Connect
To Top

Top Talker: Young Kids Damaged By Sleepovers With Dad?

young-children-shouldnt-sleepover-with-dad

Creative Commons/thejbird

Top Talker:
Young 
Kids Damaged By Sleepovers With Dad?

One of Britain’s leading parenting experts, psychologist Penelope Leach, has angered more than a few people with her claims that young children of separated or divorced couples shouldn’t be allowed to stay all night with their fathers.

Leach’s general rule is that children under the age of 4 should stay with their mothers and that by “sharing” young children, parents are putting their rights above those of their kids. According to Leach, overnight visits with Dad is not in the best interest of the child. She says that there is “undisputed evidence” that separating children from their mothers reduces brain development.

Fathers’ rights groups are understandably upset. The New Fathers4Justice direct action group said the advice “sounds like absolute poison and potentially terribly damaging to children’s development,” and “overnight stays with fathers from as early an age as possible are crucial if children are to form strong attachments with both parents.”

Ian Maxwell, of Families Need Fathers, agreed that the advice went against “common sense” and that “the bond between fathers and children is just as important.” He also said, “The idea [of] maternal bonds being the strongest goes back to classic attachment theory, and I think we’ve moved on quite considerably since then – and also the involvement of fathers in their children’s lives has also developed quite considerably.”

Leach’s arguments and more can be found in her new book, Family Breakdown. The book is written “for separating mothers and fathers, for their extended families and prospective new partners, and for the professionals who support and advise them. Above all, this book is written to help those grownups do better by children.”

Related: Our Story Begins: The Single Dad’s Father’s Day

I’m not in this boat, so it’s hard for me to say if Leach is right or wrong—although, intuitively, it seems counterproductive to deny fathers as much time as possible with their children. Of course, it’s better for kids to live in a two-parent household, but that will never be the case for all kids for a variety of reasons.

It seems to me that in the case of separated parents, it’s better for young children to spend time with fathers because it allows them to bond with their children, and that may include sleepovers. The back-and-forth may not be ideal, but when you’re not in the ideal situation, you have to go with the next best thing. Maybe some children shouldn’t have overnight visits with dad, but that’s up to the parents to decide and in some cases, the court system.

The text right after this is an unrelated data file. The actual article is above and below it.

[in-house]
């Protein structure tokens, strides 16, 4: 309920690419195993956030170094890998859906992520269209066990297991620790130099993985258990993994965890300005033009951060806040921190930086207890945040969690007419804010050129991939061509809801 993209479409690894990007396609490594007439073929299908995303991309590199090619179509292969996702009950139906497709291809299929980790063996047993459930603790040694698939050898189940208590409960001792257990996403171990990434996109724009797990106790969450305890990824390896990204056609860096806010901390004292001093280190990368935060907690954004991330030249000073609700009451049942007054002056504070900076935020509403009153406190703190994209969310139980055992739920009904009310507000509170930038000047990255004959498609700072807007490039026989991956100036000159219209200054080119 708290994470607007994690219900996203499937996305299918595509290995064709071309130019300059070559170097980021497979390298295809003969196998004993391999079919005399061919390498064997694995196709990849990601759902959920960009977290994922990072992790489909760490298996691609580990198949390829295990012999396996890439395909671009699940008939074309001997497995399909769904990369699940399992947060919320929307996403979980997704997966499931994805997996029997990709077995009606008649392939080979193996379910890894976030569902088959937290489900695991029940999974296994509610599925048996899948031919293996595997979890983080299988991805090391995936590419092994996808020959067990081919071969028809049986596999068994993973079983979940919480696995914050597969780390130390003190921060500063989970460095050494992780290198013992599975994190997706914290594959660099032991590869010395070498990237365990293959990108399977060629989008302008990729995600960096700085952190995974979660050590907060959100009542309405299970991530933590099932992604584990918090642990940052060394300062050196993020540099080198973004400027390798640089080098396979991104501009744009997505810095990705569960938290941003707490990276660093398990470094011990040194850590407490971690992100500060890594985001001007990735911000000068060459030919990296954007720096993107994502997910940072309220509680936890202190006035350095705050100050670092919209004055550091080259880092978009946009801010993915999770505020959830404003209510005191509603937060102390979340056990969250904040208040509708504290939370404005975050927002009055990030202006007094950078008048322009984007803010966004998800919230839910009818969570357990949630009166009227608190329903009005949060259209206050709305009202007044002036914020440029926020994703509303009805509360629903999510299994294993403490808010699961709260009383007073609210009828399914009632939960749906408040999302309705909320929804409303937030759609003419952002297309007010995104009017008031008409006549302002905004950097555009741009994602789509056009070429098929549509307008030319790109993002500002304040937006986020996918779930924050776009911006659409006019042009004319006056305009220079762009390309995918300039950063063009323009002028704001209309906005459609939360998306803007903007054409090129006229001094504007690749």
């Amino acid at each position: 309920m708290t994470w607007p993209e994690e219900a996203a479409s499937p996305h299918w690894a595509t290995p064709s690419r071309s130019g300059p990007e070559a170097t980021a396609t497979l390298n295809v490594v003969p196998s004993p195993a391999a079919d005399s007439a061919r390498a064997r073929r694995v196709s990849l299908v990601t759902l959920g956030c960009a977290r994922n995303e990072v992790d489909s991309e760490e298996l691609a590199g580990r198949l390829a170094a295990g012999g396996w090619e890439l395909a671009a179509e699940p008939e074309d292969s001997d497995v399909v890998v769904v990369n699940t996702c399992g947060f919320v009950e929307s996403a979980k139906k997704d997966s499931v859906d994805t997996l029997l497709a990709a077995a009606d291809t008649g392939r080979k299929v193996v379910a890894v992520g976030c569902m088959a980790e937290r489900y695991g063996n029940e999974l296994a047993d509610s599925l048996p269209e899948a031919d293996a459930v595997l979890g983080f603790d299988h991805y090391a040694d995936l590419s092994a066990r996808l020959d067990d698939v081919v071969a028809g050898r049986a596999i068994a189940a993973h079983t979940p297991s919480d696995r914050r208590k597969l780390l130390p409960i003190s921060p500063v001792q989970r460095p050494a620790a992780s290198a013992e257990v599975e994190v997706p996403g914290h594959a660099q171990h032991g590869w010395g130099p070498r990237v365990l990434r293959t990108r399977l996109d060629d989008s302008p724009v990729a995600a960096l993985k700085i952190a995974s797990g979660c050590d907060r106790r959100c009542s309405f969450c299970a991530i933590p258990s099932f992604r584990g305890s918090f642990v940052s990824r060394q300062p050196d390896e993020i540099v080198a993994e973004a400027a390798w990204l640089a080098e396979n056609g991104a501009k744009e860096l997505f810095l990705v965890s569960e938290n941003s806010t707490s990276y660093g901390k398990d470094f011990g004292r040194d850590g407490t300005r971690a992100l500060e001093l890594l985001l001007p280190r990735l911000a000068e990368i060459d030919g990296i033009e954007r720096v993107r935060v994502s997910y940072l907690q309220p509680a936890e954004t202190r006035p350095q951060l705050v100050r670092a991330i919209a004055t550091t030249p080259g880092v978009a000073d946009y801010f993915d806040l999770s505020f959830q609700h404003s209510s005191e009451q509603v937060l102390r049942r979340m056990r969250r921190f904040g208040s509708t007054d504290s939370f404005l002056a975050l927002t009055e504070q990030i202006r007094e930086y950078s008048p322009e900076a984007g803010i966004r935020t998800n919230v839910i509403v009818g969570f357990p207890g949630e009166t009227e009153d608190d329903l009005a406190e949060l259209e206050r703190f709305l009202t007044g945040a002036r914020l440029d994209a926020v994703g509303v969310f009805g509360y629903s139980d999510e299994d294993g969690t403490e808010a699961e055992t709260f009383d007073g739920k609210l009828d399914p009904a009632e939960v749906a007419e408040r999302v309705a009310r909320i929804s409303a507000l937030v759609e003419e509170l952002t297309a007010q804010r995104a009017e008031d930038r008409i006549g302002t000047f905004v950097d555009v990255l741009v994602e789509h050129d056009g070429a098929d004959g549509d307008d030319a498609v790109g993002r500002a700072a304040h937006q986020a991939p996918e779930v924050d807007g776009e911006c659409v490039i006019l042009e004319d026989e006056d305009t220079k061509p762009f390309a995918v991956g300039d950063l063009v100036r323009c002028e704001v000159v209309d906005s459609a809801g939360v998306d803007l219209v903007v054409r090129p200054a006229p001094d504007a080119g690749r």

It must be incredibly difficult to go through divorce when children are involved. Whether married or not, it’s always best for kids to have a mother and father who are committed to co-parenting and figuring out what works for the family. If that means overnight visits with dad, then so be it. It isn’t “only fair” to the father; it’s fair to kids to have a good relationship with him.

Related:Better, Not Bitter: Why Are We So Hard on Non-Custodial Moms?

What do you think about Leach’s comments? Should parents wait until kids are older for sleepovers with dad? Sound off below.

 

 

 

Leave a Reply

Your email address will not be published. Required fields are marked *

More in The Latest

Combing the aisles at Target in search of the best deal on Cheerios, it hit Rene Syler like the stench of a dirty diaper on a hot summer’s day. Not only is perfection overrated its utterly impossible! Suddenly empowered, she figuratively donned her cape, scooped up another taco kit for dinner and Good Enough Mother was born.

Copyright © 2017 Good Enough Mother® Designed By ABlackWebDesign

Click to access the login or register cheese